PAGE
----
Female hunters get a certain amount of attention in the hunting community that male counterparts typically don’t. Some of this attention is positive and some not. What strikes me as interesting is the attention females get from within our own community, not the attention from those outside of it. While I’m not going to speak to every type of attention that female hunters get (or even sometimes seek out), I do want to talk about a few things that females face that often go unaddressed. Take the following as a public service announcement filled with some level of sarcasm and comedy, but which is written in all seriousness. The information is coming from my own experiences and conversations that I have had with many female hunters. I am not attempting to be “the voice” for all female hunters but rather a voice that would like to make hunting more inclusive.
I’m often asked to speak at events, and typically the topic is women hunters. When I ask for clarification and definitive discussion points, the usual response is something like: “Well, you know, talk to women about whatever they need to know about hunting.”
“Women and men need the same information to learn to hunt—the skill set is the same regardless of gender.” Though I almost always accept these events, I find it hard to not respond with: “Women and men need the same information to learn to hunt—the skill set is the same regardless of gender.” And that’s the truth. There really is very little information that anyone can present to an audience of aspiring female hunters that would be different from an audience of males seeking the same skill set.
After thinking more about this, I have come to the realization that this request is filled with good intentions and really comes from the hunting community as a way of offering support to women who are interested in hunting. In my case, it also positions women to receive that support and information from another woman – something that might be seen as less intimidating and more inviting. I get that. What doesn’t make sense is the belief that the information I will present will apply only to females. There are a few differences between men and women, like size, fit and temperature rating of clothing and equipment. However, the biggest difference might just be something as mundane, but vitally important, as answering nature’s call. Ladies, when it comes to popping a squat, check out the GoGirl or the SheWee.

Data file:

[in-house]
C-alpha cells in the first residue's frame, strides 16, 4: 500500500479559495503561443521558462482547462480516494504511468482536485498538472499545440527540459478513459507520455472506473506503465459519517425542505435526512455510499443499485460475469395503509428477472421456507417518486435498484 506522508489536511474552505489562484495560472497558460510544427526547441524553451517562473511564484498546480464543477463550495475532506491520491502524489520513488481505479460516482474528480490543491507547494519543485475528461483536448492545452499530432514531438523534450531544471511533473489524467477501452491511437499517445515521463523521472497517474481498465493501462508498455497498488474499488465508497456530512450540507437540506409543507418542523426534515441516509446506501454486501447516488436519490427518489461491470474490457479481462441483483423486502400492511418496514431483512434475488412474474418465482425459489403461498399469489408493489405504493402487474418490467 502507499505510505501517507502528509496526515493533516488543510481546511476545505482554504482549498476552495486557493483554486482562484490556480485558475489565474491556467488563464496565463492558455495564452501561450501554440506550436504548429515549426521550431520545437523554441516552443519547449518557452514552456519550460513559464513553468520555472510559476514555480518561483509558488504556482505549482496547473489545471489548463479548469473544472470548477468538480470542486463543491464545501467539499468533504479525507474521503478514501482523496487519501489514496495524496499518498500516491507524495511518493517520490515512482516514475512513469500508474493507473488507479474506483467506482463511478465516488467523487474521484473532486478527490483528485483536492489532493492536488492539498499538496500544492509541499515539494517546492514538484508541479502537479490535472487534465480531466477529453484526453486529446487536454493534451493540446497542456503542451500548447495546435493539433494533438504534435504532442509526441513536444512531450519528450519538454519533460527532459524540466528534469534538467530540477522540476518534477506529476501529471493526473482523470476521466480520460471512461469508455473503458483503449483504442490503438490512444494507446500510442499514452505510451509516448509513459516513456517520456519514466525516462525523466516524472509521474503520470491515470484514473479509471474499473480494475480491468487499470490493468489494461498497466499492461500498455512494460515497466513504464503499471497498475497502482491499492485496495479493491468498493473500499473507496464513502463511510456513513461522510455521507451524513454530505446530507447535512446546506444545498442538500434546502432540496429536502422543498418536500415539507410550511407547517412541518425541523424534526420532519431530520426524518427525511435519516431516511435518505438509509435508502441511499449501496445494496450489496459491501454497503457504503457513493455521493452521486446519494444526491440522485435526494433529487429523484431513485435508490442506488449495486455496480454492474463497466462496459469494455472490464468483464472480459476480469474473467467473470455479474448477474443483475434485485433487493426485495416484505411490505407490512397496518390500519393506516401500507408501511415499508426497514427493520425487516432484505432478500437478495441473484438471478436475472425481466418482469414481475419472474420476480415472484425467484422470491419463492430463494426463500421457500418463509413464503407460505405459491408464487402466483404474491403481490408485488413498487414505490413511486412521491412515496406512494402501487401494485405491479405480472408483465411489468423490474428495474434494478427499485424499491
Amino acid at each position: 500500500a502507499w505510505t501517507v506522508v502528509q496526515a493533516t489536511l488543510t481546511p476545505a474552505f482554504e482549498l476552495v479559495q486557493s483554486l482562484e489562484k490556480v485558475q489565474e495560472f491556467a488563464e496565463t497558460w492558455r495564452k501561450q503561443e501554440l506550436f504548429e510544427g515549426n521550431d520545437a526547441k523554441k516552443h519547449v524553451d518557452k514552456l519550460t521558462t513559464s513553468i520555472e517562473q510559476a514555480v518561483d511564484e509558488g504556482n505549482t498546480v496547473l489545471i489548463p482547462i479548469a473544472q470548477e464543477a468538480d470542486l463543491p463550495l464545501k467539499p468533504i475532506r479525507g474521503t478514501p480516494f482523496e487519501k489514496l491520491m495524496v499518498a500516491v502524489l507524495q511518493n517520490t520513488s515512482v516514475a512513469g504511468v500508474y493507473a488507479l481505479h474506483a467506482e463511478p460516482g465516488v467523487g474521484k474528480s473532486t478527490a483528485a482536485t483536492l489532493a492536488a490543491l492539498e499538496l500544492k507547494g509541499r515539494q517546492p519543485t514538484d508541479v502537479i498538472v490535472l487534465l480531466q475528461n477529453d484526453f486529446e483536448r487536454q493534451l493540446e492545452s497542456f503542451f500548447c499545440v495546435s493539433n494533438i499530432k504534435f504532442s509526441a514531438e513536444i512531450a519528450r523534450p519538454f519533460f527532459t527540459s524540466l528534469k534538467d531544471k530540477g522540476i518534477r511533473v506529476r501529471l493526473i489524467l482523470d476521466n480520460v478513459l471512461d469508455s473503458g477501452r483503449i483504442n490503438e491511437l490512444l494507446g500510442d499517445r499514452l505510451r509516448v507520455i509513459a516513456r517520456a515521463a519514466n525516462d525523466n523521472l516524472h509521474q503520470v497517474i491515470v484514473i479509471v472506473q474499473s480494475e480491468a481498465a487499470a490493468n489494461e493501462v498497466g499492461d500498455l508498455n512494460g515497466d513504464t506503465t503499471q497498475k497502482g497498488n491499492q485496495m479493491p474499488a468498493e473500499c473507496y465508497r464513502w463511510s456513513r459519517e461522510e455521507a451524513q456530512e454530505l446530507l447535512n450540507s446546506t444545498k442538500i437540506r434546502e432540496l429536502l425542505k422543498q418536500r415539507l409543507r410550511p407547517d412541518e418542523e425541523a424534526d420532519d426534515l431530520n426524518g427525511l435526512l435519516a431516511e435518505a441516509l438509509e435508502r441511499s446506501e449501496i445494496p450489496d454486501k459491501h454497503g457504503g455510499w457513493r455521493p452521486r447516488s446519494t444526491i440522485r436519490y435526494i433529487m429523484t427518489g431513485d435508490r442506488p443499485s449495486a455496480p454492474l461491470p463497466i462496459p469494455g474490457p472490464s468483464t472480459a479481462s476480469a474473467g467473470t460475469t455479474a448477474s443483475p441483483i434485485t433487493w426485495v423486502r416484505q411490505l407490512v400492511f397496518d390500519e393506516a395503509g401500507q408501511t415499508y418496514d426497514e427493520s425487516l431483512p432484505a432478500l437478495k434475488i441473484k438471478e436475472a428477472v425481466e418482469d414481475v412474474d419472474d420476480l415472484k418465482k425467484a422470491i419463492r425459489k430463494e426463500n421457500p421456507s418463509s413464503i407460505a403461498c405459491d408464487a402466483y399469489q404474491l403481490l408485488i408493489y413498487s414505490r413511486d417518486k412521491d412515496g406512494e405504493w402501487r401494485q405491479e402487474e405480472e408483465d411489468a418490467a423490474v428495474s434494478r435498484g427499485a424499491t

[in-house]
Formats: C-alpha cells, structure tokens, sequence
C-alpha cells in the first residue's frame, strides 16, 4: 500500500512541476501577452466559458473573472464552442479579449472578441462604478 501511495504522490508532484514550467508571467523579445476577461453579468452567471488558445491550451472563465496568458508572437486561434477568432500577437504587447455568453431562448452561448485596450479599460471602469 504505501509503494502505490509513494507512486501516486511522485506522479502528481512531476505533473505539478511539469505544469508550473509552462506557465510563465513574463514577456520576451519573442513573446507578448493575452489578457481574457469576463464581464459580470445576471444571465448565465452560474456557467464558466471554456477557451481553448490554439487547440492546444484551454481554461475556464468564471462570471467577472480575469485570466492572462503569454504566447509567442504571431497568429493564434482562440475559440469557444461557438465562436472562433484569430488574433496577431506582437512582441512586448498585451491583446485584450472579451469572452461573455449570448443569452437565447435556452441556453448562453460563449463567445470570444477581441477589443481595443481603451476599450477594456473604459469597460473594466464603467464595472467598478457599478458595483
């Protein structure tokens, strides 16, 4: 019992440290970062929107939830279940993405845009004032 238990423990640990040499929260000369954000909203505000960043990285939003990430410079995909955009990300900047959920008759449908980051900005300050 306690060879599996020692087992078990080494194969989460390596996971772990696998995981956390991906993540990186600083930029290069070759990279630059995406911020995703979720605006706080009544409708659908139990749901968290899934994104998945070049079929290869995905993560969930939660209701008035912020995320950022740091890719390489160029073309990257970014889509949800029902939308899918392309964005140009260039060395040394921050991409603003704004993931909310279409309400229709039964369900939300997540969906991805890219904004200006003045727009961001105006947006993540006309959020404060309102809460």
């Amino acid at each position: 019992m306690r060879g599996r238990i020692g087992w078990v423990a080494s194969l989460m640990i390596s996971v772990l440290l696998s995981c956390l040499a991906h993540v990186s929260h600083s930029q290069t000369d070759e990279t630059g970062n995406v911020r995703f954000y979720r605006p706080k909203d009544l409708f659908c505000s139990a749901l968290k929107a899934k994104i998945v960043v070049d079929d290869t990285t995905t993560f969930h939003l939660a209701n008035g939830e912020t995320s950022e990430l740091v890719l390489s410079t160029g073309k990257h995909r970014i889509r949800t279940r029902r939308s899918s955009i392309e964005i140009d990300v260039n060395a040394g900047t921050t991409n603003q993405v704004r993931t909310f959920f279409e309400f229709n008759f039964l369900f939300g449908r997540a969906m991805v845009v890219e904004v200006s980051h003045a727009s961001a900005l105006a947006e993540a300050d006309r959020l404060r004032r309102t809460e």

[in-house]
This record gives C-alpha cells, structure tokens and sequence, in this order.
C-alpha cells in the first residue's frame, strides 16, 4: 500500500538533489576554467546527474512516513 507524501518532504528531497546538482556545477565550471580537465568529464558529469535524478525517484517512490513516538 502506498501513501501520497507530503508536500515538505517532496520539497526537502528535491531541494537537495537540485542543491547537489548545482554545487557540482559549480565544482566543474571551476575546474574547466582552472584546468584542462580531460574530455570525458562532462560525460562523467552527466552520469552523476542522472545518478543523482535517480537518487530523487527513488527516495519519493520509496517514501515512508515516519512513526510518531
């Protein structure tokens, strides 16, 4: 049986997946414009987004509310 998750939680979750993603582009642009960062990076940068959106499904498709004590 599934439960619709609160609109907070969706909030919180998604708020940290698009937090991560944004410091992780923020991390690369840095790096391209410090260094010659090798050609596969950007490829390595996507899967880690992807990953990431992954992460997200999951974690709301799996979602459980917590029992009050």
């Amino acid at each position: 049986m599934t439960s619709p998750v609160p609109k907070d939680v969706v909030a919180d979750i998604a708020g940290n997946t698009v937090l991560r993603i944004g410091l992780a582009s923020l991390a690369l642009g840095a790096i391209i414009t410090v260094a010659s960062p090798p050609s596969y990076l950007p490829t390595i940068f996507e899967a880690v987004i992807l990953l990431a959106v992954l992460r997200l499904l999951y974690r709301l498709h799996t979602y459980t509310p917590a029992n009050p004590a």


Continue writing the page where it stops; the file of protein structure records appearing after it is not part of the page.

The actual skill set for hunting, however, doesn’t change based on gender or any other demographic factor for that matter. As a lady, I appreciate the support from the guys and I would imagine that most women do. After all, many women learn everything they know about hunting from men, and if it weren’t for them, many women would not be involved in the outdoors.
However, here is something that many ladies face that may raise some discussion. By no means does this apply as a blanket statement towards all men. But, as a female, it is true, even if we don’t talk about it, that some of the guys who offer to take us into the field have rules we must abide by. Some of the unspoken rules ladies are often expected to follow when hunting with certain guys include:
- Don’t be better
- Don’t question
- Don’t be tougher
- Don’t be more informed
- Don’t get dirtier…
than the guy who is helping you.
Ladies, with that… if you experience any of this, I encourage you to speak up or find a new person to help you. As an outdoorswoman, you should always feel valued because you are part of the outdoor story and you are important to the continuation of conservation, public land, and wildlife management. Wild places and wildlife need you! And, so does the outdoor sporting community.
There are more men than not, who don’t feel the need to prove anything and who are genuinely there to help and promote new hunters and conservationists in the outdoors. In my own experience, there have been more men who are supportive and enjoy playing the role of mentor, guide, and teacher than not. For that, I am incredibly thankful. However, I know many ladies have not had positive experiences and as such, have refused to try hunting again. Please don’t allow a handful of experiences ruin your outlook on outdoor participation. Seek out other mentors and organizations that will support your journey.
Guys, if you ever witness another guy being threatened or intimidated by a lady hunter, please be an ally to them and say something. Both genders are incredibly important to the continuation of conservation and wildlife management. We need to support one another, teach one another and stand together as a community who will continue the outdoor legacy that Teddy Roosevelt set forth through good stewardship, good ethics, and good conservation.
[This article originally appeared in Sportsmen’s Alliance.]